Judith (Judy) Heumann is a lifelong advocate for the rights of disabled people. She contracted polio in 1949 in Brooklyn, New York and was denied the right to attend school because she was a “fire hazard” at the age of five. Her parents played a strong role in fighting for her rights as a child, but Judy soon determined that she, working in collaboration with other disabled people, had to play an advocacy role due to the continuous discrimination.
She is now an internationally recognized leader in the disability rights community. Her memoir, authored with Kristen Joiner, of Being Heumann “Being Heumann: An Unrepentant Memoir of a Disability Rights Activist,” is coming out through Penguin Random House in February of 2020. She also is a part of a film called Crip Camp which shares the story of disabled teens at camp in the 1970’s and how they helped sparked the disability civil rights movement. She has been featured in numerous documentaries on the history of the disability rights movement and she delivered a TED talk in the spring of 2018. Her story was also told on Comedy Central’s Drunk History in early 2018, in which she was portrayed by Ali Stroker, the first disabled woman to play on Broadway. As a former Senior Fellow at the Ford Foundation, She also currently serves on several non-profit boards and is an Ambassador for Leonard Cheshire based in London.
Judy was a founding member of the Berkeley Center for Independent Living and then served on its Board of Directors from 1973-1993. CIL Berkeley was the first of its kind in the United States and helped to launch the Independent Living Movement both nationally and globally.
In 1982, Judy co-founded the World Institute on Disability with Ed Roberts and Joan Leon, a nonprofit that works to fully integrate people with disabilities into the communities around them via research, policy, and consulting efforts.
From 1993 to 2001, Judy served in the Clinton Administration as the Assistant Secretary for the Office of Special Education and Rehabilitative Services in the Department of Education.
Judy then served as the World Bank’s first Adviser on Disability and Development from 2002 to 2006. In this position, she led the World Bank’s disability work to expand its knowledge and capability to work with governments and civil society on including disability in the global conversation.
During his presidency, President Obama appointed Judy as the first Special Advisor for International Disability Rights at the U.S. Department of State, where she served from 2010-2017. Mayor Fenty of D.C. appointed her as the first Director for the Department on Disability Services, where she was responsible for the Developmental Disability Administration and the Rehabilitation Services Administration.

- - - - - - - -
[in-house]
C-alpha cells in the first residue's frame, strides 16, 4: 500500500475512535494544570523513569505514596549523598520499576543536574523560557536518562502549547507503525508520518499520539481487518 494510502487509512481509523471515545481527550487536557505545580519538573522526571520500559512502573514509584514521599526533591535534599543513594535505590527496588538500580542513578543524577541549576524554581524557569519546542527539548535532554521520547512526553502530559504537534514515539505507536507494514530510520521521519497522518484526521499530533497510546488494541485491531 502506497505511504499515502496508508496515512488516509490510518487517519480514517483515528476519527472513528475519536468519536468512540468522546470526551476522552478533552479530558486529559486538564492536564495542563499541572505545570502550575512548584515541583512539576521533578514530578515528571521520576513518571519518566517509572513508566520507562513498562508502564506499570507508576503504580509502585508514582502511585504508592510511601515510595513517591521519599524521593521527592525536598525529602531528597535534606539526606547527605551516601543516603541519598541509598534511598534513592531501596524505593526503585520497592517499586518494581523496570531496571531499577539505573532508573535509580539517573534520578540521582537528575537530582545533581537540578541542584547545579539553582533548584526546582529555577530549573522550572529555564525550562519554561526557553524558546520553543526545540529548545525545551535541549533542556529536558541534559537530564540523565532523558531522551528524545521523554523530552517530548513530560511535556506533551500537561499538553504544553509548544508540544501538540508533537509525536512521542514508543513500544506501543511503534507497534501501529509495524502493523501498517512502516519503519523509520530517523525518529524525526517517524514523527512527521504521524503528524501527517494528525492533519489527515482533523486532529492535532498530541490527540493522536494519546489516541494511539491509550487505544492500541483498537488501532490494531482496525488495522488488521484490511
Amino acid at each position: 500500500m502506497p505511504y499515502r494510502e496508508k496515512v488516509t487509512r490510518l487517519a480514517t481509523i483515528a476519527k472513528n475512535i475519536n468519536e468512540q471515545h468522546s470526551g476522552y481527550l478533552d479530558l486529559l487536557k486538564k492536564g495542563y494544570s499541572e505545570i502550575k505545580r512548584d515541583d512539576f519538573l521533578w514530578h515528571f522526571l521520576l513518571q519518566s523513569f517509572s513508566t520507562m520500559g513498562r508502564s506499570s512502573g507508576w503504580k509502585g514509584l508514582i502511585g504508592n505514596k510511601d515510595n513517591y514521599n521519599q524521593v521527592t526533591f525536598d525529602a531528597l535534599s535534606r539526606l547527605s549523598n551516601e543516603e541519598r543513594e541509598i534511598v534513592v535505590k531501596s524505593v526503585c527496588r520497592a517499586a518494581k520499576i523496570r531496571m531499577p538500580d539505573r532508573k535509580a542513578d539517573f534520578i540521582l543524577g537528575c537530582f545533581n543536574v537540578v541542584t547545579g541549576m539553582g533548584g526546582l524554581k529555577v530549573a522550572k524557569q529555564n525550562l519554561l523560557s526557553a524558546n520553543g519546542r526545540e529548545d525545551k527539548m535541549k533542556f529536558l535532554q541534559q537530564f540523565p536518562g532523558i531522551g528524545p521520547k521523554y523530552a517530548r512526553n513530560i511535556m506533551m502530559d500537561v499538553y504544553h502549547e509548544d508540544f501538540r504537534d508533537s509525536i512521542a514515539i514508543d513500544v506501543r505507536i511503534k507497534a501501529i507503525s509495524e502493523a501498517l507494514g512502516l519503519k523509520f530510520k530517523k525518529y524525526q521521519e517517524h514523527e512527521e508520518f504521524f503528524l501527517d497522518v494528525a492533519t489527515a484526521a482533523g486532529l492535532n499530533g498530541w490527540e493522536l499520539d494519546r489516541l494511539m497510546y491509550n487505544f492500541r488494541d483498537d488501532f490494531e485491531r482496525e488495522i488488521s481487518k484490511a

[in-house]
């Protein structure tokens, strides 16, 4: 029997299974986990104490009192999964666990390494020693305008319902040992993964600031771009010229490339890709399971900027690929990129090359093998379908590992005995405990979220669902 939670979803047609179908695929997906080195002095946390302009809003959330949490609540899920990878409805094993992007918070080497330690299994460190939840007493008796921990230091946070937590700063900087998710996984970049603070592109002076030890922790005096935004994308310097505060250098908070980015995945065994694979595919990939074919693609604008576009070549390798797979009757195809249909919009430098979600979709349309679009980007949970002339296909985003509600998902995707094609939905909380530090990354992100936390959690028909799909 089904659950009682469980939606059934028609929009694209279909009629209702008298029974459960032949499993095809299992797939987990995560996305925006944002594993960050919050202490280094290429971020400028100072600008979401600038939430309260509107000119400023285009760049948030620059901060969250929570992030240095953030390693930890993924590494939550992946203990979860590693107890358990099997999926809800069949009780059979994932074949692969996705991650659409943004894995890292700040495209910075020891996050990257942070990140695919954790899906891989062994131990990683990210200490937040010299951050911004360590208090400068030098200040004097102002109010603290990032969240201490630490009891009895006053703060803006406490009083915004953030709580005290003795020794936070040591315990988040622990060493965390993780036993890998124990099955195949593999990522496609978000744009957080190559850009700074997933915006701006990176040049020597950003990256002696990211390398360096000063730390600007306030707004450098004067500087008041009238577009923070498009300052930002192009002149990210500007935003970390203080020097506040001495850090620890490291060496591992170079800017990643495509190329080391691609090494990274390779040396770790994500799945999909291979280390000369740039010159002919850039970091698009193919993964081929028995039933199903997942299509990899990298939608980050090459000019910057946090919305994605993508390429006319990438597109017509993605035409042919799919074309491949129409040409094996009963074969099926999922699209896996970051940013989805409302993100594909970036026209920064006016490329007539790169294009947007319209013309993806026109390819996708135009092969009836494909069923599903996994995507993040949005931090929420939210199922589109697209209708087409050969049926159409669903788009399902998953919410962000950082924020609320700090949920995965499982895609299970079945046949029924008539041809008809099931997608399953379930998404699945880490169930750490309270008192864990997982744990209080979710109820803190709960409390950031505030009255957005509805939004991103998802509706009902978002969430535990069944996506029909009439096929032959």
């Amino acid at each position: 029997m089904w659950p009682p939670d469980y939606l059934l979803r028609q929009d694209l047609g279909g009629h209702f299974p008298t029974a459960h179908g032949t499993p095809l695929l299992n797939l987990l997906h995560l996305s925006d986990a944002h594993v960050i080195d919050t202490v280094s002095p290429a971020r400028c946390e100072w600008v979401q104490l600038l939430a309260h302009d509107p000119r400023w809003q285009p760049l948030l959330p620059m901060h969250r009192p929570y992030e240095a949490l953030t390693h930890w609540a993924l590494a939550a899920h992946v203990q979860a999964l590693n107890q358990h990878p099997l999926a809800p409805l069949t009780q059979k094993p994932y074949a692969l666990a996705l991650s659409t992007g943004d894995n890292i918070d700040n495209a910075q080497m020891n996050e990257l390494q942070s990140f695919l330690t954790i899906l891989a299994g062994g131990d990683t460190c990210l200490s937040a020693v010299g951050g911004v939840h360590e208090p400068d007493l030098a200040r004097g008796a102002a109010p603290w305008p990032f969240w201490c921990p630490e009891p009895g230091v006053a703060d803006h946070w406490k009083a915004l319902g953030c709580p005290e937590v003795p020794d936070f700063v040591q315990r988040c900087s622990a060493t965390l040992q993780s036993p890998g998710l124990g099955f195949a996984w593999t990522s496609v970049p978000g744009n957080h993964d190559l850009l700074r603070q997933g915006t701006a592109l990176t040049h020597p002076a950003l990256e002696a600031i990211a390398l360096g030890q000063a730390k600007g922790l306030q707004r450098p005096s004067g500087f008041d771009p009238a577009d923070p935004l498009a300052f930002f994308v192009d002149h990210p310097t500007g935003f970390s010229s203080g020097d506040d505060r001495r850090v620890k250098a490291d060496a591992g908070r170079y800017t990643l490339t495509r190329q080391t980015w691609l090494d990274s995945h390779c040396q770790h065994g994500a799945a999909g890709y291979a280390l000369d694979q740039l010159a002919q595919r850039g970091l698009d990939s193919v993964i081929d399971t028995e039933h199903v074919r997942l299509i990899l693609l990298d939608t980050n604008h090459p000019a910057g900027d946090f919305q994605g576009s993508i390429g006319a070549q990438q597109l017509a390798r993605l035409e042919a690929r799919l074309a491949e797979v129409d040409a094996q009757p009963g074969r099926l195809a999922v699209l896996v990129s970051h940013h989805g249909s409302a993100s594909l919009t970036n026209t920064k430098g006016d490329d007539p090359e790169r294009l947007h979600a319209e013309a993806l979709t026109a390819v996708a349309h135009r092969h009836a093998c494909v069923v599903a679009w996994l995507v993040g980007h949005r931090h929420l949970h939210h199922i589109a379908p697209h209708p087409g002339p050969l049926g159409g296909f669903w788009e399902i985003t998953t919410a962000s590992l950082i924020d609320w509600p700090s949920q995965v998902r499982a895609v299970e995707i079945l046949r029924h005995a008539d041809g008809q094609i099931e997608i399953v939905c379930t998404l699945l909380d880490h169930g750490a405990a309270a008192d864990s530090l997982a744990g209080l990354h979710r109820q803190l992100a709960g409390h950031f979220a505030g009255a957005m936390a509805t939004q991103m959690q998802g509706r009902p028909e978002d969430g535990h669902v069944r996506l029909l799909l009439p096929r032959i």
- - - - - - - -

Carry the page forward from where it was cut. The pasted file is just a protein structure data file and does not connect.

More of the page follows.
She was also responsible for the implementation of legislation at the national level for programs in special education, disability research, vocational rehabilitation and independent living, serving more than 8 million youth and adults with disabilities.
Throughout her life, Judy has traveled on her motorized wheelchair to countries on every continent, in urban and rural communities alike. She has played a role in the development and implementation of major legislation including the IDEA, Section 504, the Americans with Disability Act and the Convention on the Rights of Persons with Disabilities and the Convention on the Rights of Persons with Disabilities.
Judy graduated from Long Island University in Brooklyn, NY in 1969 and received her Master’s in Public Health from the University of California at Berkeley in 1975. She has received numerous awards including being the first recipient of the Henry B. Betts Award in recognition of efforts to significantly improve the quality of life for people with disabilities and the Max Starkloff Lifetime Achievement Award from the National Council on Independent Living. She has been awarded six honorary doctorates: an Honorary Doctorate of Humane Letters from Long Island University (1994), an Honorary Doctorate of Public Service from The University of Toledo, Ohio (2004), an Honorary Doctorate of Public Administration from The University of Illinois at Urbana-Champaign (2001), an Honorary Doctorate of Humane Letters from Brooklyn College (2018), an Honorary Doctorate of Education from Middlebury College (2019), and an Honorary Doctorate of Humanities from Rowan University (2019).